“Gagging interns is playing with legal fire. There is no White House exemption in the longstanding appropriations rider that employees who try to obstruct communications with Congress are subject to salary cutoff,” Tom Devine, legal director at the Government Accountability Project in Washington, D.C., told The Daily Beast. “Nor is the White House exempt from criminal liability since 1980 for obstructing witnesses in any federal investigation.”
And in the case of former aides, the threat of a Trumpian NDA has consistently turned out to be all but completely empty. If anything, the NDAs are part of a White House culture infected by aggressive, omnipresent leaking, and the agreements have done virtually nothing to staunch it.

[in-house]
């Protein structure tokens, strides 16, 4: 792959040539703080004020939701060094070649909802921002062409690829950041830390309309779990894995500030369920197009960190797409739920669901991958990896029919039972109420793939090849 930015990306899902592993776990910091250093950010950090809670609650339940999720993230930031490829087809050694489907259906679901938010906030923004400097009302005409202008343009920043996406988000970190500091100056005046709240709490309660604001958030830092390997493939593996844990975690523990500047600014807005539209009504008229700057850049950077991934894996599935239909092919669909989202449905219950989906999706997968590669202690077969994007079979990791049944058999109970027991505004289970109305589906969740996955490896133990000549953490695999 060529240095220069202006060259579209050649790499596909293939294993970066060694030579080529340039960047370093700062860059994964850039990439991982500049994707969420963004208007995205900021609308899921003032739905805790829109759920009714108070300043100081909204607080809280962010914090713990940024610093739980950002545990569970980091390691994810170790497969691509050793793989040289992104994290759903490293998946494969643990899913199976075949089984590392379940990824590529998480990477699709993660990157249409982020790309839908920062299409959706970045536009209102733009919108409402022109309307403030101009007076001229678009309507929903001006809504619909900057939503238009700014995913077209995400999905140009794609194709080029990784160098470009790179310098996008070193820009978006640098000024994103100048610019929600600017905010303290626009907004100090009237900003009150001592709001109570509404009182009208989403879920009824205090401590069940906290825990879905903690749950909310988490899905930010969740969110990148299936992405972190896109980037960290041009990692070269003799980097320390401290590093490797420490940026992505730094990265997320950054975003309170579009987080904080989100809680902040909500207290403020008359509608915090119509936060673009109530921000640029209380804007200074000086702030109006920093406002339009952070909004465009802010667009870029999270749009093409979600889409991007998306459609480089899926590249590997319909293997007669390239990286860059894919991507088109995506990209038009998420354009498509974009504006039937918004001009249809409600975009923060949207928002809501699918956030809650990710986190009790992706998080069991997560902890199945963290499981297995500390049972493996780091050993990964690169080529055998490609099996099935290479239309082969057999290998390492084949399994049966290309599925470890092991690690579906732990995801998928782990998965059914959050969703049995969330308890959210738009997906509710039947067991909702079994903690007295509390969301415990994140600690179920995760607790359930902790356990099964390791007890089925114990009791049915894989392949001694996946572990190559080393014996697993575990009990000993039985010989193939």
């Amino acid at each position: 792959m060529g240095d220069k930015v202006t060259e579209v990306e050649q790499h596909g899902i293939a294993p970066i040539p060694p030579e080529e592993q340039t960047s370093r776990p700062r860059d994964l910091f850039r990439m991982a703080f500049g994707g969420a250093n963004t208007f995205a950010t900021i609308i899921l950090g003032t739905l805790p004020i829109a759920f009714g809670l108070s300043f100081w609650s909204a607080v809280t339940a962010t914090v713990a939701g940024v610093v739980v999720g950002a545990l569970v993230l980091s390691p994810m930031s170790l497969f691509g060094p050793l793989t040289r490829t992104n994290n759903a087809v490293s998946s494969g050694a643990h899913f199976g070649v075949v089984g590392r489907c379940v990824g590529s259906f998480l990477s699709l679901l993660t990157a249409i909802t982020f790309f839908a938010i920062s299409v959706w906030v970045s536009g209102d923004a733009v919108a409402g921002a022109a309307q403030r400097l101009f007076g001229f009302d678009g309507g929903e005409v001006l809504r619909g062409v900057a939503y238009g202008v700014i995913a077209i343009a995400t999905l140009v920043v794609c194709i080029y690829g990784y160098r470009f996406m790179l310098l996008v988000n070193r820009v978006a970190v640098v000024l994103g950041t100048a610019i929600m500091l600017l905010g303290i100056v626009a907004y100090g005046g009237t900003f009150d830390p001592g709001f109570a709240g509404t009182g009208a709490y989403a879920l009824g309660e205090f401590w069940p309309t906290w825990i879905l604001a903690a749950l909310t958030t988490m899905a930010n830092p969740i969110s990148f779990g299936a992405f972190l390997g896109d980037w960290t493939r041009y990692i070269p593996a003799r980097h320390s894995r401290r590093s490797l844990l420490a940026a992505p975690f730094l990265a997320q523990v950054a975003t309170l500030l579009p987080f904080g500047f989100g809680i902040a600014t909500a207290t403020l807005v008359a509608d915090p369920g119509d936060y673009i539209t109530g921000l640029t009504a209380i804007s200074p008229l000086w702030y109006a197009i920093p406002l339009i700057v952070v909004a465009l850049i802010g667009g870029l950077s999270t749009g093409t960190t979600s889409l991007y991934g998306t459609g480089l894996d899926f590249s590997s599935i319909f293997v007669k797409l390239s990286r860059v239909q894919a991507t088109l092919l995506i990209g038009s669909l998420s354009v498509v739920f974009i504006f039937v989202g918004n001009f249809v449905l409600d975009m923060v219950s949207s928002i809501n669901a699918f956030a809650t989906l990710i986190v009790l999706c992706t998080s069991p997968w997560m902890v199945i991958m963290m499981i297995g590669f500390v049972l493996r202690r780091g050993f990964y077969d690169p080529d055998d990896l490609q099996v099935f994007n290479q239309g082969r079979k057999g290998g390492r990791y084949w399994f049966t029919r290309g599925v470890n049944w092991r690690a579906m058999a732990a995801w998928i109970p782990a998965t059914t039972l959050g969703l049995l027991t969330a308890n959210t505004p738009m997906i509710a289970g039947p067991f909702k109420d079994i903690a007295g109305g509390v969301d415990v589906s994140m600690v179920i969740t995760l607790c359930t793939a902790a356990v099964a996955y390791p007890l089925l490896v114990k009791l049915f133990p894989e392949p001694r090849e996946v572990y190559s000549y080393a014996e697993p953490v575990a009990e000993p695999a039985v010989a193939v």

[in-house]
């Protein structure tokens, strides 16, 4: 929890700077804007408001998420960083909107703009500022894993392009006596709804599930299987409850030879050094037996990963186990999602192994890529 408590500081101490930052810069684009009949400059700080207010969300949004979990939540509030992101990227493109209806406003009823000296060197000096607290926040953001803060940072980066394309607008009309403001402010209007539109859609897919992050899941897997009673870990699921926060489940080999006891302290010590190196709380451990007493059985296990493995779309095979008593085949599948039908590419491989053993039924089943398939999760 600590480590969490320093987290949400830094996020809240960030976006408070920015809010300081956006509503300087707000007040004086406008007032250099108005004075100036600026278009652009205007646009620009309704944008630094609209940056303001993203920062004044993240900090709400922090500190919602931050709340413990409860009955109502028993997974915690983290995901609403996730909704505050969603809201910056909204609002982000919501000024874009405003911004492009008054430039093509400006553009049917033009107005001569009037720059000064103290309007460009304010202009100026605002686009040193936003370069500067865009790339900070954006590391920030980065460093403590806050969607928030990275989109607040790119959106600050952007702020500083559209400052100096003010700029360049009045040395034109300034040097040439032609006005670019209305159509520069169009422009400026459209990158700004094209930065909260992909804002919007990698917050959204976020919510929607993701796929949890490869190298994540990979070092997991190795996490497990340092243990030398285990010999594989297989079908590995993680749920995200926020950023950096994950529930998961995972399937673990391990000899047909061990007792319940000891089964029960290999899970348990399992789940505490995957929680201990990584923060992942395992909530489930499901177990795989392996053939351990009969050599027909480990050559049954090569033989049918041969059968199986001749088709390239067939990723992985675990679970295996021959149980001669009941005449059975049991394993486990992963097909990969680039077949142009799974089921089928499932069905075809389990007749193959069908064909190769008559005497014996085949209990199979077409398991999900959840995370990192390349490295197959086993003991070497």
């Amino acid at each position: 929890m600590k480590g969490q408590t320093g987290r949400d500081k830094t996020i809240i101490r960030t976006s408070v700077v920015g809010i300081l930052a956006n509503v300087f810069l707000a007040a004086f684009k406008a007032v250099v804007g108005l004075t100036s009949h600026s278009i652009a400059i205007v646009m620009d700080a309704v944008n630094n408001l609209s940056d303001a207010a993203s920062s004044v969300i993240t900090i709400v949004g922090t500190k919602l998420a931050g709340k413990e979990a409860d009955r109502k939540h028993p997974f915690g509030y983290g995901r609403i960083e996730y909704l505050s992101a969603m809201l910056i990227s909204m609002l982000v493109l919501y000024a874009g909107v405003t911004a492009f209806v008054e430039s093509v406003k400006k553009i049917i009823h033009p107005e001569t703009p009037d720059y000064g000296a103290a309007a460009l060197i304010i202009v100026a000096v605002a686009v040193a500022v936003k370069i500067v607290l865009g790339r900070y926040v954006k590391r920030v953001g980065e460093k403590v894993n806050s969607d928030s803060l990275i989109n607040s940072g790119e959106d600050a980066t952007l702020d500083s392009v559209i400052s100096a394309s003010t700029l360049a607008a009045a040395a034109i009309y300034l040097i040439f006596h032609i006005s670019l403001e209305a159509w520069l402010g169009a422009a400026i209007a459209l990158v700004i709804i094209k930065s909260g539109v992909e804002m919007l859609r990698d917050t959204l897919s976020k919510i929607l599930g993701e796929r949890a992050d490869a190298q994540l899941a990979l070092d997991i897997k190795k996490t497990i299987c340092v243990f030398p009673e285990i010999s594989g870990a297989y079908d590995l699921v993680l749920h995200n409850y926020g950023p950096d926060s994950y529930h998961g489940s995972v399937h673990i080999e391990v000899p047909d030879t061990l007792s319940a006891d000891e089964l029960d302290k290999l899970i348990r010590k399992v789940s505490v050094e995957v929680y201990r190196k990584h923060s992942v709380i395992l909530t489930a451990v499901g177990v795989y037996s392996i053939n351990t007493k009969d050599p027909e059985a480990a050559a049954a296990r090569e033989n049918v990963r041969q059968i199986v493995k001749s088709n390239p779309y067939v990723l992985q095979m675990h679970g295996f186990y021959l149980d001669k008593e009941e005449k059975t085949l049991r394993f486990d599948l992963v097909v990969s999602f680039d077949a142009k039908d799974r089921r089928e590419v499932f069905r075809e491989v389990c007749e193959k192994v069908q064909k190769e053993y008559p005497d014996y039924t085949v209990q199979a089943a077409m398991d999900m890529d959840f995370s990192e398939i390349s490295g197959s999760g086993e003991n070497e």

After publication of his scorched-earth comments about the Trump family in Michael Wolff’s book Fire & Fury, the president’s former chief strategist Steve Bannon was sent a letter by Trump’s infamous, Gawker-killing attorney Charles Harder threatening a lawsuit.
The scary Harder letter aside, nothing happened.
During the media rollout last year of UNHINGED, the book by former Apprentice star and ex-senior Trump administration official Omarosa Manigault Newman, Harder sent the publisher Simon & Schuster a letter threatening them “should you proceed with publishing and selling the Book.”
“Such claims would include, among others, tortious interference with the Agreement, and inducement of Ms. Manigault-Newman to breach the Agreement,” it read.
Again, for all that legal bluster: Crickets.